Injuries at School: Consulting an Orthopaedic Surgeon

Back to school is an exciting time for kids and parents alike. Children look forward to reuniting with their friends and getting back into their favorite fall sports. But back to school also signifies a spike in some common orthopaedic injuries for many kids.

As a parent, it can be difficult to determine how serious an injury is. If your child is hurt at school, you likely did not observe the incident and therefore may not have an accurate picture of the severity of the injury. So how do you know if your child’s injury is more than just a playground oops? Consider the following questions?

  1. Is your child able to move all of his or her body parts? This is especially important when it comes to a potential head/neck injury. If your child is not able to move all body parts, it is important to seek immediate medical attention.
  2. Is your child experiencing numbness or tingling? Again, in cases or head or neck injury, this is a red flag and must be assessed immediately.
  3. Can your child bear weight on the injured body part? Inability to stand or walk can signify a sprain or broken bone in the lower extremity. If this is the case, an orthopaedic surgeon can easily evaluate the injury and determine the best treatment.
  4. Is the body party swollen or disfigured? Many orthopaedic injuries mirror one another with symptoms. As a parent, it is tough to distinguish the difference between a sprain, broken bone or torn ligaments. For this reason, it is important to have an orthopaedic surgeon examine your child to diagnose and treat an injury that includes swelling or a body part that looks disfigured after an injury.
  5. Can your child put pressure on the injured body part? This questions is similar to asking if they can bear weight on the injured body part. With the upper body, it is important to see if your child will let you put moderate pressure on the injury and if they can move it without pain.

If a back to school injury has gotten your child down and out, don’t hesitate to seek medical attention. It can be difficult to know whether or not the injury warrants a trip to the emergency room, urgent care or a visit to an orthopaedic surgeon. If you have any doubt at all, it is better to be safe than sorry.





Treating Shin Splints: Five Tips for Successful Recovery

Shin splints are a very common and painful injury. Frequently associated with running, this condition is often thought of as an overuse injury. If you have developed pain along the inner edge of your tibia, it is possible that you have shin splints.

Suffering from shin splints can make the most simple daily activities painful. It may be beneficial to see a doctor such as an orthopaedic surgeon to rule out other issues such as stress fractures or tendinitis. Once you have appropriately identified the cause of your pain, it is possible to treat the issue at home.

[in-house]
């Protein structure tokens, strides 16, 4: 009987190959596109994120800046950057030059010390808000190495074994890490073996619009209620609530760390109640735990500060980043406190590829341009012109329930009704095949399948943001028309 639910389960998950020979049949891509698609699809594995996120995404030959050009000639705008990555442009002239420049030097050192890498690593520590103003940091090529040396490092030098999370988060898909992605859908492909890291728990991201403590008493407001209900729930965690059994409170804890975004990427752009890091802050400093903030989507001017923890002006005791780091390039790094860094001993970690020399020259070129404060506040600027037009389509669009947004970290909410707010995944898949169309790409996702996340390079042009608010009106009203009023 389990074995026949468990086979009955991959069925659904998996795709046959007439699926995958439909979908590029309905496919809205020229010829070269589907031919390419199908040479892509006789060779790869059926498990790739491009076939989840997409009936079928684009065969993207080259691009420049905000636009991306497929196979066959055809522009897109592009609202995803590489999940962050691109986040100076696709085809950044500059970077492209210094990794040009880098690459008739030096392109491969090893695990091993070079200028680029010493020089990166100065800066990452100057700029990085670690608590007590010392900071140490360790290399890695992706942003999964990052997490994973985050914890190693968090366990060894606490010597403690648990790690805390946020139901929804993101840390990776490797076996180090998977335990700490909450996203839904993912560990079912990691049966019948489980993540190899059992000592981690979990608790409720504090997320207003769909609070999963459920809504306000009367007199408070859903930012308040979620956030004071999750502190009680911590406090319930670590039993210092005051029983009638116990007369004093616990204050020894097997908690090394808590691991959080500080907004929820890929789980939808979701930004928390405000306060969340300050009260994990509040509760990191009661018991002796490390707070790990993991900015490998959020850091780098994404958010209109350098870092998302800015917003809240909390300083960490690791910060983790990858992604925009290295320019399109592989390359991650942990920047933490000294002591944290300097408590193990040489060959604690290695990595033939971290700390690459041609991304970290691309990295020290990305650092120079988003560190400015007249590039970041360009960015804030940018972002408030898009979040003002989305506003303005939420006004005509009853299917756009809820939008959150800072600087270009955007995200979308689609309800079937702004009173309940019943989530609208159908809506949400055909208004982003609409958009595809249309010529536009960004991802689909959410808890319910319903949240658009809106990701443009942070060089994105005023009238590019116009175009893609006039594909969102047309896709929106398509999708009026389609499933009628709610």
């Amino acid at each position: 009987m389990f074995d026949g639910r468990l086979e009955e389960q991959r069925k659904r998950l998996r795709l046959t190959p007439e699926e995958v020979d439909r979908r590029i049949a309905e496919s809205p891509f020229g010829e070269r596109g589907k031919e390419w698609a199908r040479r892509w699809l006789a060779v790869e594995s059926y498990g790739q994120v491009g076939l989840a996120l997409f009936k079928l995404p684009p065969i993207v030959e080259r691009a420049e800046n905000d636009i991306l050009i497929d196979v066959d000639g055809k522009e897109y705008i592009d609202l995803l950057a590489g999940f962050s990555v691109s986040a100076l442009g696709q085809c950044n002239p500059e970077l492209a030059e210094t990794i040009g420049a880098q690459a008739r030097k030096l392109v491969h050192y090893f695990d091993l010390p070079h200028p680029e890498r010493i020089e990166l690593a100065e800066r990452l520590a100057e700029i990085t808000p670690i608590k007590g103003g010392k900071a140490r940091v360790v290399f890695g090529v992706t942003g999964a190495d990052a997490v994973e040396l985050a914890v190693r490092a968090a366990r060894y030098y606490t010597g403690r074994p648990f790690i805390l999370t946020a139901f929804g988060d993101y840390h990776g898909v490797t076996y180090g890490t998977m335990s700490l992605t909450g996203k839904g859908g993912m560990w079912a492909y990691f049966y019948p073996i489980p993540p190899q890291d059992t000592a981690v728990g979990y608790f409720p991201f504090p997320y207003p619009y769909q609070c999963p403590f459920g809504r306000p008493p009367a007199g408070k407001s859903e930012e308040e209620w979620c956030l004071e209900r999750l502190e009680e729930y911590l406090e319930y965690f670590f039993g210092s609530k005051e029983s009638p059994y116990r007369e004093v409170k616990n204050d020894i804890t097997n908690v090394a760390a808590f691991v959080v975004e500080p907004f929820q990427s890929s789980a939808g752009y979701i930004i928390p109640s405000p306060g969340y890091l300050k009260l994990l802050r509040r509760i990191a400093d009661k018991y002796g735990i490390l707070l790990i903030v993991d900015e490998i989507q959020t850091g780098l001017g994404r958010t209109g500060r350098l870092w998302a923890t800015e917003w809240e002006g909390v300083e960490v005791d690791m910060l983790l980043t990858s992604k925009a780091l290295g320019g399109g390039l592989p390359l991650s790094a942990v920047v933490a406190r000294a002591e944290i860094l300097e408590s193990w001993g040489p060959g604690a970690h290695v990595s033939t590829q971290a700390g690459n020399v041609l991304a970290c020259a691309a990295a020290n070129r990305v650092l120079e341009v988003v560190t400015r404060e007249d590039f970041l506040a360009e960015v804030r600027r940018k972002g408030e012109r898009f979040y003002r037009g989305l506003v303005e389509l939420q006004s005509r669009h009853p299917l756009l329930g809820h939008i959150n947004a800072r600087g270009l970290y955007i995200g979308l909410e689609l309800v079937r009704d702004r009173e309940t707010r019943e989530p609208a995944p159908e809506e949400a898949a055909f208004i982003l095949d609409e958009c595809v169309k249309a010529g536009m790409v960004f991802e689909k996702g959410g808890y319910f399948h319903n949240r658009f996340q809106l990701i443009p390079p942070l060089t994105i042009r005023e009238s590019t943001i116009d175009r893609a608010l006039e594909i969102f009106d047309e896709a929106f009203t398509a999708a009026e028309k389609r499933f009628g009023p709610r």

There is not a quick fix to alleviate the pain caused by shin splints. However, trying these five simple steps can gradually bring relief.

  1. Use ice or a cold pack at various times throughout the day. Applying ice to the affected area for about 15-20 minutes at a time, can help with the pain. Remember, it is never safe to apply ice directly to the skin. Use a cloth or towel as a barrier to protect your skin.
  2. Rest your legs. Shin splints are often associated with starting a new exercise routine and doing too much too quickly. It can take weeks to recover from this injury so you will need to be patient and trust that rested the impacted area is the best course of action to treat the issue.
  3. Some medications can address both pain and swelling. Ibuprofren, aspirin and naproxen can be effective in treating both of these symptoms associated with shin splints.
  4. Physical therapy exercises can also be helpful in treating shin splints. Simply stretching the muscles in your legs can help with tightness and make activities such as walking less painful. Increasing flexibility in your legs can make a big difference. Additionally, working with a certified massage therapist to increase blood flow can be beneficial.
  5. Picking supportive footwear, especially footwear with orthotics, can be very helpful in treating your shin splints. For some people, footwear can be at the root of the issue. If you have been exercising with footwear that is not supportive, it is possible to develop a variety of injuries, not just shin splints. Therefore, choosing the correct footwear is both preventative and corrective.

If you think you are suffering from shin splints, be sure to see a doctor such as an orthopaedic surgeon to get a proper diagnosis. Specifically, a foot and ankle fellowship trained surgeon will have expertise in this area of the body.